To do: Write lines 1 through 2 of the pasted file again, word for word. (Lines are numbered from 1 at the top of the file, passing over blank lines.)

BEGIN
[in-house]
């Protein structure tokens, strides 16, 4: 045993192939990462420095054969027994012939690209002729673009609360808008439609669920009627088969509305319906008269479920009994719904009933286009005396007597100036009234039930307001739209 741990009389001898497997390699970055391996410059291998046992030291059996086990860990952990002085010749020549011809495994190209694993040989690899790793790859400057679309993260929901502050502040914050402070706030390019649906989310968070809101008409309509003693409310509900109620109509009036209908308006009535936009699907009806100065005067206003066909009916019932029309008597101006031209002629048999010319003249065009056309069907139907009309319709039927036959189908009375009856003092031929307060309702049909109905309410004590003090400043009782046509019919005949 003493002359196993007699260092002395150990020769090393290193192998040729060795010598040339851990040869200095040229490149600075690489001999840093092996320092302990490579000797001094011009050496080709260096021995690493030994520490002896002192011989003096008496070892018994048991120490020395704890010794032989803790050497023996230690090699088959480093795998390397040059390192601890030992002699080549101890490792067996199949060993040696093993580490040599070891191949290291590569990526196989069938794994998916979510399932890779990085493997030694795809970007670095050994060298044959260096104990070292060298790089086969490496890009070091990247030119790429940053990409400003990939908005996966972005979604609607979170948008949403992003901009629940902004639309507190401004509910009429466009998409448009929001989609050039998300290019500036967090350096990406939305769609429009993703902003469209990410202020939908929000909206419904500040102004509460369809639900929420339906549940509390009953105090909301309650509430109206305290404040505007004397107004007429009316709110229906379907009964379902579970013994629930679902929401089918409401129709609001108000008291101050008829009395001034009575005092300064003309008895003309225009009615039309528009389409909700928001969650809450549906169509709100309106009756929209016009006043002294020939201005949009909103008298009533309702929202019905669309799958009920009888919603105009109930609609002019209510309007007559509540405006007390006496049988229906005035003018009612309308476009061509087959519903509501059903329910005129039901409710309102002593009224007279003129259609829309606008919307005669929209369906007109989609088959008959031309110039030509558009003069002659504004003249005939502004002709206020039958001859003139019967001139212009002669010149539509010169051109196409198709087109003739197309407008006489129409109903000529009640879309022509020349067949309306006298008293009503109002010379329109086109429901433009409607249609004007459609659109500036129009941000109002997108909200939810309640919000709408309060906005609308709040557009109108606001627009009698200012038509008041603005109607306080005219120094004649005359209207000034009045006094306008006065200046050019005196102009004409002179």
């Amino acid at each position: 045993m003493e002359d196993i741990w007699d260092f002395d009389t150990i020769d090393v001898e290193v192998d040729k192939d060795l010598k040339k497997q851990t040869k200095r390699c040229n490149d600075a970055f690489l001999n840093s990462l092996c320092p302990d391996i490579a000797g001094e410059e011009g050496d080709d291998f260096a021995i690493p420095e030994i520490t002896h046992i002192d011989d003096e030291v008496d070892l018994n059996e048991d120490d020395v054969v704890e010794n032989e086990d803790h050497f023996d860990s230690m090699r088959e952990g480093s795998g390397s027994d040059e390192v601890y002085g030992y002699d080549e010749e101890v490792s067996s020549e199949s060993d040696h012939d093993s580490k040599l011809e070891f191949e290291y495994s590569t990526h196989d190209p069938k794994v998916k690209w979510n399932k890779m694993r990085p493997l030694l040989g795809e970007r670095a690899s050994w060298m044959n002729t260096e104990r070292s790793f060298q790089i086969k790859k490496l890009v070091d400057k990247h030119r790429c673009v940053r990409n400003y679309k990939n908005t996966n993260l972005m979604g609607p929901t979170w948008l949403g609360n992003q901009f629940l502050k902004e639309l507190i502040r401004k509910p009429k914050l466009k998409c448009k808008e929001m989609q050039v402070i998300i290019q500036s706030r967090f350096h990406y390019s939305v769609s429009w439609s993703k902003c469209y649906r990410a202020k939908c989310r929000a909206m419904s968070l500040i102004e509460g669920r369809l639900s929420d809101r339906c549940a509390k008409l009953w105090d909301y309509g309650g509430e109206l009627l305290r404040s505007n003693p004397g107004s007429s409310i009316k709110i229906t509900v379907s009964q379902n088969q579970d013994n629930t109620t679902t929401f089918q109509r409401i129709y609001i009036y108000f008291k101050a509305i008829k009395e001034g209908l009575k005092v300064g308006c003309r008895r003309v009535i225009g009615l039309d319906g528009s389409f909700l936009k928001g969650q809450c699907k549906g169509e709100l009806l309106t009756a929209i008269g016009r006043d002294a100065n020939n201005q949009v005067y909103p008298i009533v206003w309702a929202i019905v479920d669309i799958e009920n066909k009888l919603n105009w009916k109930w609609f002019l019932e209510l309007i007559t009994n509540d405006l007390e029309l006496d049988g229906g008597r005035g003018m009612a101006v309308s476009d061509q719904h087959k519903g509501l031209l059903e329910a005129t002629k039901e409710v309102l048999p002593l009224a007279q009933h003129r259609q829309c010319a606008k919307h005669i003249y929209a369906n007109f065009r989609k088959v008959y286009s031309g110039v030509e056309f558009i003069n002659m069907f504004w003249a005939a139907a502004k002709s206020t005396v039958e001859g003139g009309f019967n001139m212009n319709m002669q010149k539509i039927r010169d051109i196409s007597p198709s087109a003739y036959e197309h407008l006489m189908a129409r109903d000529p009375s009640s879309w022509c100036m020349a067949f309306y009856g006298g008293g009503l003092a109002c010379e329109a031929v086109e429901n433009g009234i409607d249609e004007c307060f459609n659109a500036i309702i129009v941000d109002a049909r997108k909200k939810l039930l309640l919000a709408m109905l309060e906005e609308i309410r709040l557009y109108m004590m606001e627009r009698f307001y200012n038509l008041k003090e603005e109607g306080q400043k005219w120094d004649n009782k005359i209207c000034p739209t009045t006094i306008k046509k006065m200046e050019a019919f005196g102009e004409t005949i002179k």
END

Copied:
[in-house]
């Protein structure tokens, strides 16, 4: 045993192939990462420095054969027994012939690209002729673009609360808008439609669920009627088969509305319906008269479920009994719904009933286009005396007597100036009234039930307001739209 741990009389001898497997390699970055391996410059291998046992030291059996086990860990952990002085010749020549011809495994190209694993040989690899790793790859400057679309993260929901502050502040914050402070706030390019649906989310968070809101008409309509003693409310509900109620109509009036209908308006009535936009699907009806100065005067206003066909009916019932029309008597101006031209002629048999010319003249065009056309069907139907009309319709039927036959189908009375009856003092031929307060309702049909109905309410004590003090400043009782046509019919005949 003493002359196993007699260092002395150990020769090393290193192998040729060795010598040339851990040869200095040229490149600075690489001999840093092996320092302990490579000797001094011009050496080709260096021995690493030994520490002896002192011989003096008496070892018994048991120490020395704890010794032989803790050497023996230690090699088959480093795998390397040059390192601890030992002699080549101890490792067996199949060993040696093993580490040599070891191949290291590569990526196989069938794994998916979510399932890779990085493997030694795809970007670095050994060298044959260096104990070292060298790089086969490496890009070091990247030119790429940053990409400003990939908005996966972005979604609607979170948008949403992003901009629940902004639309507190401004509910009429466009998409448009929001989609050039998300290019500036967090350096990406939305769609429009993703902003469209990410202020939908929000909206419904500040102004509460369809639900929420339906549940509390009953105090909301309650509430109206305290404040505007004397107004007429009316709110229906379907009964379902579970013994629930679902929401089918409401129709609001108000008291101050008829009395001034009575005092300064003309008895003309225009009615039309528009389409909700928001969650809450549906169509709100309106009756929209016009006043002294020939201005949009909103008298009533309702929202019905669309799958009920009888919603105009109930609609002019209510309007007559509540405006007390006496049988229906005035003018009612309308476009061509087959519903509501059903329910005129039901409710309102002593009224007279003129259609829309606008919307005669929209369906007109989609088959008959031309110039030509558009003069002659504004003249005939502004002709206020039958001859003139019967001139212009002669010149539509010169051109196409198709087109003739197309407008006489129409109903000529009640879309022509020349067949309306006298008293009503109002010379329109086109429901433009409607249609004007459609659109500036129009941000109002997108909200939810309640919000709408309060906005609308709040557009109108606001627009009698200012038509008041603005109607306080005219120094004649005359209207000034009045006094306008006065200046050019005196102009004409002179």